The Nitrogen Cycle is perhaps the most important life cycling system in nature. This is because of the immense need that all organisms have for nitrogen, and the fact that it is so easily trapped in non-usable forms by normal biological processes. Basically, the Nitrogen Cycle is the continuous flow of nitrogen through the biosphere by the processes of nitrogen fixation, ammonification (decay
), nitrification, and denitrification. Nitrogen is an essential constituent of all protoplasm (cytoplasm). To enter living systems, however, it must first be fixed (combined with oxygen or hydrogen) into compounds that plants can utilize, such as nitrates or ammonia. Most fixation is performed by certain bacteria living in the soil or in nodules in the roots of leguminous plants. Plants incorporate the fixed nitrogen into plant protein; then animals consume the plants and convert plant protein into animal protein. Organic nitrogen is returned to the soil as ammonia when animal remains and wastes decay. Then nitrifying bacteria oxidize the ammonia to nitrites and the nitrites to nitrates, which can, like ammonia, be taken up by plants. Still other soil microorganisms can reduce ammonia nitrates to molecular nitrogen.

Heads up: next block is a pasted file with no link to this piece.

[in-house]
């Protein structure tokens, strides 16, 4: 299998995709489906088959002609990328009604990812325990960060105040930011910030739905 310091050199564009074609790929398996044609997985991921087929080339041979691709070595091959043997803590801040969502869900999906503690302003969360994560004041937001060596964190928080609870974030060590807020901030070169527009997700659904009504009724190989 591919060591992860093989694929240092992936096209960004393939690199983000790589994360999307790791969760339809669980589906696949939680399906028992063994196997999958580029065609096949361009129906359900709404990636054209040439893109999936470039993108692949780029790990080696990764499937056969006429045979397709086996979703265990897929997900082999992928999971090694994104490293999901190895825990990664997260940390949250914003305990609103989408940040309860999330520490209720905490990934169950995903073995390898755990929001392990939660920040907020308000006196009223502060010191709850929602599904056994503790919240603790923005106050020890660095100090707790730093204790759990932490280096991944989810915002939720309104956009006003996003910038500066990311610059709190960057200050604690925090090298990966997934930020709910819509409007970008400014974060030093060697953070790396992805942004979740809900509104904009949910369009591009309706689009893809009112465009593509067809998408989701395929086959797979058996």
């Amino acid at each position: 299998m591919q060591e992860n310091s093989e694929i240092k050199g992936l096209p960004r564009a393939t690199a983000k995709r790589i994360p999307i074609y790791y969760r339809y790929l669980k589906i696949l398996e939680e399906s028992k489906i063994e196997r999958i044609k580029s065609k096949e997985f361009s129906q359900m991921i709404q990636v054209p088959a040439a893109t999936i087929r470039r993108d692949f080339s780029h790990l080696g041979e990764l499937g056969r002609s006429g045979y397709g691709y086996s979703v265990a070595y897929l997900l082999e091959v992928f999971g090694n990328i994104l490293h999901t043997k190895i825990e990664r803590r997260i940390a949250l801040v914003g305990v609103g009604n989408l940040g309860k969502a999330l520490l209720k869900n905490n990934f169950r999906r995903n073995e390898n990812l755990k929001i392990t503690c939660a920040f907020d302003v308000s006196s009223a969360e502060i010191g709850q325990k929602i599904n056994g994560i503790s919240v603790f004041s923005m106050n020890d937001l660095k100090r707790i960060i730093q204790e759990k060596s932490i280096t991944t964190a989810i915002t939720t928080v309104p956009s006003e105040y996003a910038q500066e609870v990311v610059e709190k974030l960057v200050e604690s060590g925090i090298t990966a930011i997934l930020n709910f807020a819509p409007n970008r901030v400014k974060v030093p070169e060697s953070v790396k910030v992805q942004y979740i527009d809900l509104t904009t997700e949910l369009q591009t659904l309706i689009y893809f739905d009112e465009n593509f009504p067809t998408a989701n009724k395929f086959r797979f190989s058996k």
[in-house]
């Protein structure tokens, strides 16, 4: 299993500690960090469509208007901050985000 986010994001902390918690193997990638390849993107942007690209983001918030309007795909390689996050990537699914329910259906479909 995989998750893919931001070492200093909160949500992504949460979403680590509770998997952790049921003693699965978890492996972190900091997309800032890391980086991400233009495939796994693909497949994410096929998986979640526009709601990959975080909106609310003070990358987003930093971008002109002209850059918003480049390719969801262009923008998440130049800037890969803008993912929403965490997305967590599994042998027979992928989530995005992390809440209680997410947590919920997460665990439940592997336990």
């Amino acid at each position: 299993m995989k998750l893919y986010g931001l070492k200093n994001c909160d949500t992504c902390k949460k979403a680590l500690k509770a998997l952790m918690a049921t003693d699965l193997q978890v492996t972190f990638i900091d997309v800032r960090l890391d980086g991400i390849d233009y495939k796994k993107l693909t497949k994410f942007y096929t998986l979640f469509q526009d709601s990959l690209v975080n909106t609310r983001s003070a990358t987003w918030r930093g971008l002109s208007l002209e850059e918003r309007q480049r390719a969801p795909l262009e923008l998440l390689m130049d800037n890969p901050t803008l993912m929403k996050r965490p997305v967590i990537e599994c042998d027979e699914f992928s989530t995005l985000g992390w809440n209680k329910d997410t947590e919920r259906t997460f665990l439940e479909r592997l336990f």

One problem with an increase in nitrogen is the proliferation of harmful species. Many parasitic or destructive types of organism flourish best in conditions that are too extreme for most living things. For example, runoff from farms near the coastline produces high amounts of usable nitrogen. This excess nitrogen promotes the explosions of algae "blooms" that often appear. These eruptions choke out other life and are toxic to humans. The Pfiesteria that afflicts the Chesapeake Bay is another example of this phenomenon.